I am a list maker. In fact, I make way too many lists. I have multiple TO DO lists of things that I need to do around the house, out in the garden, things I want to blog about, even lists of movies and TV shows that I want to watch.
Though I still make lists on paper, I keep lots of lists on my phone these days: things to buy at the store, restaurants to try in various cities, donations for taxes, sights to see and more. I even have a list of lines or ideas for poems that (embarrassingly) has 300+ items.
Obviously, I like lists. But I also dislike them. For example, that Things To Do Around the House list is a constant reminder of things I have NOT done. There are items on that list that have been there for several years (paint the garage door, caulk and paint the foundation, replace the bathroom window trim, and clean out the basement and garage. (Luckily, I don’t have an attic.) Even the lists of unread books, unwatched movies and places to visit – which are things I enjoy doing – are a reminder of things NOT done.
I also dislike lists that are opinions. The end of the year and January are full of “Best of” lists. They rarely agree with each other. Every critic and person with a blog has the best: films, books, TV shows, foods, websites, beaches, vacation spots, cities… Pick a category and there is a list for it. I was told that blog posts and articles that start with a number get more views. (Hence this post’s title – let’s see if it works.)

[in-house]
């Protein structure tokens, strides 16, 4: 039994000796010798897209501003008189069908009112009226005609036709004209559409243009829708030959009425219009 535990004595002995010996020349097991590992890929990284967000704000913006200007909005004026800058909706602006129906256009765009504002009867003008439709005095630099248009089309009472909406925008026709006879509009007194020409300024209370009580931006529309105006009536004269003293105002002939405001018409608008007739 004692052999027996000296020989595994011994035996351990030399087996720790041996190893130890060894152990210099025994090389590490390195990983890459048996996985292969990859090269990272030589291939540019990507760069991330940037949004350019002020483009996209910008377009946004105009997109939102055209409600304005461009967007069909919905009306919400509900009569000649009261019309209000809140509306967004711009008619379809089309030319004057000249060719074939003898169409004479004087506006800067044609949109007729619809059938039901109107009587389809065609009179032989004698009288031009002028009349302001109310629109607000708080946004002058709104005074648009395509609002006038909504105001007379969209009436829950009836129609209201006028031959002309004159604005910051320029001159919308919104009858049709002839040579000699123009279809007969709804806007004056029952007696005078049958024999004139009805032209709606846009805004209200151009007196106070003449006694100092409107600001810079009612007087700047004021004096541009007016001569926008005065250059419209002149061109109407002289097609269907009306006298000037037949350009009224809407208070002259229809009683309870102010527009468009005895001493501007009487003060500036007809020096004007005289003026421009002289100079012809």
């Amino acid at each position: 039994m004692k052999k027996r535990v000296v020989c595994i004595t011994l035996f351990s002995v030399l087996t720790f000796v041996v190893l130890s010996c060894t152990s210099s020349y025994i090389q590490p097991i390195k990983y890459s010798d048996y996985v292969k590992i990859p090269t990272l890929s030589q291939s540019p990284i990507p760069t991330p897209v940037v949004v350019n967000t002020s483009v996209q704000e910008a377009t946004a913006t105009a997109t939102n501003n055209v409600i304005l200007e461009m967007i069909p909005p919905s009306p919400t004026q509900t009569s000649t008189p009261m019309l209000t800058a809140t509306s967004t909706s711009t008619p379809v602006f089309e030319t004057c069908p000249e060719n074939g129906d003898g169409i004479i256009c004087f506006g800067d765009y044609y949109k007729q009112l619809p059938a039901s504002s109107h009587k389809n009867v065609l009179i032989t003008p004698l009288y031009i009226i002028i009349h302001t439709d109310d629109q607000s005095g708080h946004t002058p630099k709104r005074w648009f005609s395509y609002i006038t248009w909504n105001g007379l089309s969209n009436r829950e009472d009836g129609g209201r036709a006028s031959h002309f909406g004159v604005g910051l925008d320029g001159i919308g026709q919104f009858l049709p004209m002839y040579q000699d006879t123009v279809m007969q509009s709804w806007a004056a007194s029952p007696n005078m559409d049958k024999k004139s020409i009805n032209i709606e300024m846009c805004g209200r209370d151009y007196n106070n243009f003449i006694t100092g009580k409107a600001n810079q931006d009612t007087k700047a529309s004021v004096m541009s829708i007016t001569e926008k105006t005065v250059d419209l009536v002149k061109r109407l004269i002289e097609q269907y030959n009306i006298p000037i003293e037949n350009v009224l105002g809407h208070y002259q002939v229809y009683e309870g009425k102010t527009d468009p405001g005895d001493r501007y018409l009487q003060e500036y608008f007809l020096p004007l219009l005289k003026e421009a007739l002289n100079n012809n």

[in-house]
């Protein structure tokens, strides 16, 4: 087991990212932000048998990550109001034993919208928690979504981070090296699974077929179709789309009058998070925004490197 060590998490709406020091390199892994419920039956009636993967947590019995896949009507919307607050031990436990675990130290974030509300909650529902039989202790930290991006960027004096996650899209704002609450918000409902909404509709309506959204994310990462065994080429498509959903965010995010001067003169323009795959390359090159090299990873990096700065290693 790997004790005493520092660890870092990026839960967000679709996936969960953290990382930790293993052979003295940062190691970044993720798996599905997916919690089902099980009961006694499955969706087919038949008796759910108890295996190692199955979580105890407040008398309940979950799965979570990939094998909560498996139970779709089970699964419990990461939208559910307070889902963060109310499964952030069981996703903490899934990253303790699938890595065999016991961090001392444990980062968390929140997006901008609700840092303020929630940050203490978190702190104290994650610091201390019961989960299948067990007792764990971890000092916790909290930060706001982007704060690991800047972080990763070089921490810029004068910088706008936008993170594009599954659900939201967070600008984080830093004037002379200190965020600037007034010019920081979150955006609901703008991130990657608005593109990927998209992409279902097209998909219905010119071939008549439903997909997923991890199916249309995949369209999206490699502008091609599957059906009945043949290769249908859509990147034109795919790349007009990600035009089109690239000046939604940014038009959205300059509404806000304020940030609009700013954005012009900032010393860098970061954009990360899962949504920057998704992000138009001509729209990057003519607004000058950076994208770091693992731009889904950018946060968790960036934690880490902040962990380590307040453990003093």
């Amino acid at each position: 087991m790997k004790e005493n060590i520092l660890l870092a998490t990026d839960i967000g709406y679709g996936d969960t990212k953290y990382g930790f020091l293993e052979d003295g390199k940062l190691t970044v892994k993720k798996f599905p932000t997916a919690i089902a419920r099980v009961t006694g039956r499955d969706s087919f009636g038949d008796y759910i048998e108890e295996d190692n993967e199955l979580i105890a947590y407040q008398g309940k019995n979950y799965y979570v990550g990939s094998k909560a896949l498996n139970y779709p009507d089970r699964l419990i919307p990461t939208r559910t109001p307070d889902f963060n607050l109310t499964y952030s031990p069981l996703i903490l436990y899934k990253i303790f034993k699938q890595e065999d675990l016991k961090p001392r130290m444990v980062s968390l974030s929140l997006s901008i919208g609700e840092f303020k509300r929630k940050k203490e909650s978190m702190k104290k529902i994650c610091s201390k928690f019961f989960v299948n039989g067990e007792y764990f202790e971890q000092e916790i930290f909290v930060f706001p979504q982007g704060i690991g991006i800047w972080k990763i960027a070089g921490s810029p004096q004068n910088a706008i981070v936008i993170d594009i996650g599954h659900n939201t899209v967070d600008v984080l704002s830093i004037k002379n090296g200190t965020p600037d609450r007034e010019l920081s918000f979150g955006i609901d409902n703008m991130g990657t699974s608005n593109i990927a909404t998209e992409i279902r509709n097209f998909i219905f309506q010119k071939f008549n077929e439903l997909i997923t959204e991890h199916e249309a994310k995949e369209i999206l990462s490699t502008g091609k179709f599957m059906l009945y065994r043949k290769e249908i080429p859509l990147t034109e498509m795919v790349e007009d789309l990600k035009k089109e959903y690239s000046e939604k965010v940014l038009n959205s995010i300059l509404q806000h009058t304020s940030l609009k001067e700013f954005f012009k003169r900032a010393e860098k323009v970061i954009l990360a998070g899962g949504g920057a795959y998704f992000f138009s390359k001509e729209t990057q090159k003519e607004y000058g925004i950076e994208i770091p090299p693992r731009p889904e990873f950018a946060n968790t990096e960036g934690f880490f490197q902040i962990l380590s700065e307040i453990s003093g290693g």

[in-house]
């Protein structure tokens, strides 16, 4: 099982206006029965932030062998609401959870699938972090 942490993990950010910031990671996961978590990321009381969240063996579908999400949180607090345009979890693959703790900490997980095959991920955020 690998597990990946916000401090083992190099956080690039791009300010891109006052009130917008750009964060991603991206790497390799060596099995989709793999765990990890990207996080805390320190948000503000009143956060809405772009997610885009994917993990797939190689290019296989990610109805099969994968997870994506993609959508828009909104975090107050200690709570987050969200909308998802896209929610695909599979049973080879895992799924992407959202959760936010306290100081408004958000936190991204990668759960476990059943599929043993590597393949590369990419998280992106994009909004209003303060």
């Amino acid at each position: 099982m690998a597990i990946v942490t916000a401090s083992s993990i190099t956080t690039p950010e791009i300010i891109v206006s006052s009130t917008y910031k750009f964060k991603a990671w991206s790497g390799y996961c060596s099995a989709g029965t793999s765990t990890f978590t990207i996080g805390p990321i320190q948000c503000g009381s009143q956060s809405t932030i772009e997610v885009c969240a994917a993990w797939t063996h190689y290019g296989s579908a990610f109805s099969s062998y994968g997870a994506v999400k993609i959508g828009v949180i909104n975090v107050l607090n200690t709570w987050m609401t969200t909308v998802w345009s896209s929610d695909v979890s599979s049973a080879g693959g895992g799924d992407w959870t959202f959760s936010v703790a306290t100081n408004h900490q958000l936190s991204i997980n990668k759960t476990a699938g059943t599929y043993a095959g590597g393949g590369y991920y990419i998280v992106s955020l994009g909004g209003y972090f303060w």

There are some very official lists that are attached to awards. In aggregate, the Golden Globes, Oscars, SAG and New York and Los Angeles Film Critics lists should give you a pretty good sampling of movies to watch. The same goes for some book awards – although the list of best-selling books or biggest moneymaking films generally tells me things to avoid.
So why do I like lists? Those annoying “best” lists can guide you to some things you might have missed. If five critics all put a book on their best list and it wins the Pulitzer, Booker or some other big award, it’s probably worth checking out.
My personal lists are actually useful because I do forget things more these days. Those shopping lists (food store, Home Depot, clothing) are necessary reminders fo those rare times when I venture into a store or more likely are searching online. The garden things I never did last spring or summer are still there for this spring and summer. I have started putting some lists on my phone/computer calendar so that they repeat at intervals and send me notifications and emails.